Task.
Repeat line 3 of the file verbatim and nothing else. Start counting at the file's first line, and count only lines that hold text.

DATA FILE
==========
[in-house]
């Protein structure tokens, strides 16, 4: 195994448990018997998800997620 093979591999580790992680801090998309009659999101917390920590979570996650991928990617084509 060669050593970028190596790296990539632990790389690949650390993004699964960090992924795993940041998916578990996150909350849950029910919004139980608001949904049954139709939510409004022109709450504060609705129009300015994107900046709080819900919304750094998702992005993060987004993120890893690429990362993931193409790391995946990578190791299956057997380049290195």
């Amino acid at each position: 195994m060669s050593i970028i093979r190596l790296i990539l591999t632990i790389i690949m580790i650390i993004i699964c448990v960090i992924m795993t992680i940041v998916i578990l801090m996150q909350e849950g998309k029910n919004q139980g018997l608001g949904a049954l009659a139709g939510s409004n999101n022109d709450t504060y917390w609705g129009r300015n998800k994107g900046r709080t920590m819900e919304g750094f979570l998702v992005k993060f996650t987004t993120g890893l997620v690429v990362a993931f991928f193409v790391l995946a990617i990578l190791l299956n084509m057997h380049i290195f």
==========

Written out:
């Amino acid at each position: 195994m060669s050593i970028i093979r190596l790296i990539l591999t632990i790389i690949m580790i650390i993004i699964c448990v960090i992924m795993t992680i940041v998916i578990l801090m996150q909350e849950g998309k029910n919004q139980g018997l608001g949904a049954l009659a139709g939510s409004n999101n022109d709450t504060y917390w609705g129009r300015n998800k994107g900046r709080t920590m819900e919304g750094f979570l998702v992005k993060f996650t987004t993120g890893l997620v690429v990362a993931f991928f193409v790391l995946a990617i990578l190791l299956n084509m057997h380049i290195f």